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A Comparison of Energy Expenditure Estimation of Several Physical Activity Monitors


Medicine & Science in Sports & Exercise: November 2013 - Volume 45 - Issue 11 - p 2105–2112
doi: 10.1249/MSS.0b013e318299d2eb

Introduction Accurately and precisely estimating free-living energy expenditure (EE) is important for monitoring energy balance and quantifying physical activity. Recently, single and multisensor devices have been developed that can classify physical activities, potentially resulting in improved estimates of EE.

Purpose This study aimed to determine the validity of EE estimation of a footwear-based physical activity monitor and to compare this validity against a variety of research and consumer physical activity monitors.

Methods Nineteen healthy young adults (10 men, 9 women) completed a 4-h stay in a room calorimeter. Participants wore a footwear-based physical activity monitor as well as Actical, ActiGraph, IDEEA, DirectLife, and Fitbit devices. Each individual performed a series of postures/activities. We developed models to estimate EE from the footwear-based device, and we used the manufacturer’s software to estimate EE for all other devices.

Results Estimated EE using the shoe-based device was not significantly different than measured EE (mean ± SE; 476 ± 20 vs 478 ± 18 kcal, respectively) and had a root-mean-square error of 29.6 kcal (6.2%). The IDEEA and the DirectLlife estimates of EE were not significantly different than the measured EE, but the ActiGraph and the Fitbit devices significantly underestimated EE. Root-mean-square errors were 93.5 (19%), 62.1 kcal (14%), 88.2 kcal (18%), 136.6 kcal (27%), 130.1 kcal (26%), and 143.2 kcal (28%) for Actical, DirectLife, IDEEA, ActiGraph, and Fitbit, respectively.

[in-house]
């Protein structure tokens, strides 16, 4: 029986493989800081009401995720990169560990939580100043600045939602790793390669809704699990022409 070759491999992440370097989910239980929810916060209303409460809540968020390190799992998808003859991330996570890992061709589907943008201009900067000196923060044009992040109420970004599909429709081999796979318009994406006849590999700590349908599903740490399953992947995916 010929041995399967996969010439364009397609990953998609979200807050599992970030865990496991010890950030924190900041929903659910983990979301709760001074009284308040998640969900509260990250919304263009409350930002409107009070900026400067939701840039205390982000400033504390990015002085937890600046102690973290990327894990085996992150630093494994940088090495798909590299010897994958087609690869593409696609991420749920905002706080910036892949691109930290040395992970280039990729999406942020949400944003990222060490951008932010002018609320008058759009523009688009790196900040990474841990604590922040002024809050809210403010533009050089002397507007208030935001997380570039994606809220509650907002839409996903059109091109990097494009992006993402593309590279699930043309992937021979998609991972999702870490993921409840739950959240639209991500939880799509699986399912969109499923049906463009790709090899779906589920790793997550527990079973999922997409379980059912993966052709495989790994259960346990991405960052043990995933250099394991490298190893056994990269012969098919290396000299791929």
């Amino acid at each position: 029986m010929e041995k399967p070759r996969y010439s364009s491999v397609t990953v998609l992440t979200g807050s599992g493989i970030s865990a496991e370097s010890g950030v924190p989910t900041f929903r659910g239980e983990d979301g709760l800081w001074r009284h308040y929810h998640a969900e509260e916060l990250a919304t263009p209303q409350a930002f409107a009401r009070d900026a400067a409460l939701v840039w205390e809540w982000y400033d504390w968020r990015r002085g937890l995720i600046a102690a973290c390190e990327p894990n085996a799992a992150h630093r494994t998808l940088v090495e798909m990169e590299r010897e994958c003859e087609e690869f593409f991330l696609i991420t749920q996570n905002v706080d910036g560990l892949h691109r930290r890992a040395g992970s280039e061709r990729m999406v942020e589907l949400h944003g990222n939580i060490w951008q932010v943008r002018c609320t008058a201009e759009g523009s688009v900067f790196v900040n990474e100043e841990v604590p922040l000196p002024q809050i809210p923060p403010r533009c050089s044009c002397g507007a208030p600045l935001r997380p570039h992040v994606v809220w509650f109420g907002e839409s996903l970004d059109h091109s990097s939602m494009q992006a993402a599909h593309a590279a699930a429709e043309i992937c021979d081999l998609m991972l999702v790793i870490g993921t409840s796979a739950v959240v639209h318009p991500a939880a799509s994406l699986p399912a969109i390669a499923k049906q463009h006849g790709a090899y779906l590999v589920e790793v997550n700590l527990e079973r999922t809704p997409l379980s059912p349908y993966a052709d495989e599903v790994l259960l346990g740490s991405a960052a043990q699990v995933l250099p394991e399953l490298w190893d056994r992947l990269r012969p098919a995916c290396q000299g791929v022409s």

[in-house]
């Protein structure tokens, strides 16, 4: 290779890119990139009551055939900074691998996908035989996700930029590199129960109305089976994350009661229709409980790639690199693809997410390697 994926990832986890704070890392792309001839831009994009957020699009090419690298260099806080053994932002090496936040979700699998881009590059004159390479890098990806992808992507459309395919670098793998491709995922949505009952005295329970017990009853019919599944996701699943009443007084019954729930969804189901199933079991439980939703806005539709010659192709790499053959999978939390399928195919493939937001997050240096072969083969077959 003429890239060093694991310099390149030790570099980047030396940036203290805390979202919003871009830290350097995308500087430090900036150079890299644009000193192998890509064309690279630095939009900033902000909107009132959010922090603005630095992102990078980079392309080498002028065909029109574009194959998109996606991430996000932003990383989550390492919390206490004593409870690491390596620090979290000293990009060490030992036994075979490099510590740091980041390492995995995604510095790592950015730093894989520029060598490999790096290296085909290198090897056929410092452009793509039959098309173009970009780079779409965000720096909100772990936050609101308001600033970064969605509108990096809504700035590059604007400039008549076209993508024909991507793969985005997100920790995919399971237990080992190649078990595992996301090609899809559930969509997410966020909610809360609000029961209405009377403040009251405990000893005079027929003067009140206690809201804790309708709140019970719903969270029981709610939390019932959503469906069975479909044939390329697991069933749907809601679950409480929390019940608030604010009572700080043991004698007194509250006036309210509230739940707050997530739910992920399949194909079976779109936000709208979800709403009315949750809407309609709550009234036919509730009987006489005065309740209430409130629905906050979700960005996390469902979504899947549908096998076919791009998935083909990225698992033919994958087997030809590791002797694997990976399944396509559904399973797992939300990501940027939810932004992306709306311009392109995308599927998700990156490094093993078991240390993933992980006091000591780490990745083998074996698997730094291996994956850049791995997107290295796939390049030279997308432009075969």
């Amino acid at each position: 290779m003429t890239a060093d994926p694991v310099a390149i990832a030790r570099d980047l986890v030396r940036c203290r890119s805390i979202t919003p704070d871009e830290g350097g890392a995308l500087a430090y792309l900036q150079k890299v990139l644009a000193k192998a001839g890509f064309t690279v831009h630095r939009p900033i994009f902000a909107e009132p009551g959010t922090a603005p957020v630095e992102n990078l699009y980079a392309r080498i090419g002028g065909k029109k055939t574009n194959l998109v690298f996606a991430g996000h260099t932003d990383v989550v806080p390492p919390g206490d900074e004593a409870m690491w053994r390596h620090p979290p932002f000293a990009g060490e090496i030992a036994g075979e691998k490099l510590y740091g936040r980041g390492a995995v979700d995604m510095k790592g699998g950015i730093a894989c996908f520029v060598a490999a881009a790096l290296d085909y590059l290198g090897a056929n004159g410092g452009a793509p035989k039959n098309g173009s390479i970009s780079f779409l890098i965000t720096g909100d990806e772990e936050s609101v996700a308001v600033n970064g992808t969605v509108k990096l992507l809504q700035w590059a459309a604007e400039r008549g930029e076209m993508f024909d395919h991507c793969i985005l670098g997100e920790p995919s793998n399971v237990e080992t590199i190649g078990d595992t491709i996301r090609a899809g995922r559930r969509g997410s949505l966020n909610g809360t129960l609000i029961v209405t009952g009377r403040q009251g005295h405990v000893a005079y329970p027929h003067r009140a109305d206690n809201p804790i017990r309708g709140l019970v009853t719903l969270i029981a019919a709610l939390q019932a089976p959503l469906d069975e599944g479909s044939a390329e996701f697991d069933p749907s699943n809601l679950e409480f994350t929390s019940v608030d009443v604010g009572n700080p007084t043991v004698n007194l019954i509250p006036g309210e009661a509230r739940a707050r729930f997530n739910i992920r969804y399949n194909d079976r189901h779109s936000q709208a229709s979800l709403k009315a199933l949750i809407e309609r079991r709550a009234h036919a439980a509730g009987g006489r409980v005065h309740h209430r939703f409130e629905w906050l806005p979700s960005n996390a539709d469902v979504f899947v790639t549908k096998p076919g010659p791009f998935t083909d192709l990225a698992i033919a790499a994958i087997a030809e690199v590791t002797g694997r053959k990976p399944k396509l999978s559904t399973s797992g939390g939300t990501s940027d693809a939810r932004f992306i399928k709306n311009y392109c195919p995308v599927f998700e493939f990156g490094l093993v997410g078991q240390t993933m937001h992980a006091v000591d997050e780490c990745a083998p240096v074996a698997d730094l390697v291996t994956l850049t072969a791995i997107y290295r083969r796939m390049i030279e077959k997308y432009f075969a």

Conclusions The shoe-based physical activity monitor provides a valid estimate of EE, whereas the other physical activity monitors tested have a wide range of validity when estimating EE. Our results also demonstrate that estimating EE based on classification of physical activities can be more accurate and precise than estimating EE based on total physical activity.

Supplemental digital content is available in the text.

1Health and Exercise Science, Colorado State University, Fort Collins, CO; 2Electrical and Computer Engineering, University of Alabama, Tuscaloosa, AL; 3Division of Endocrinology, Metabolism and Diabetes, University of Colorado Anschutz Medical Campus, Denver, CO; and 4Division of Geriatrics, University of Colorado Anschutz Medical Campus, Denver, CO

Address for correspondence: Raymond C. Browning, Ph.D., 215C Moby B Complex, Fort Collins, CO 80523-1582; E-mail:

Submitted for publication December 2012.

Accepted for publication May 2013.

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© 2013 American College of Sports Medicine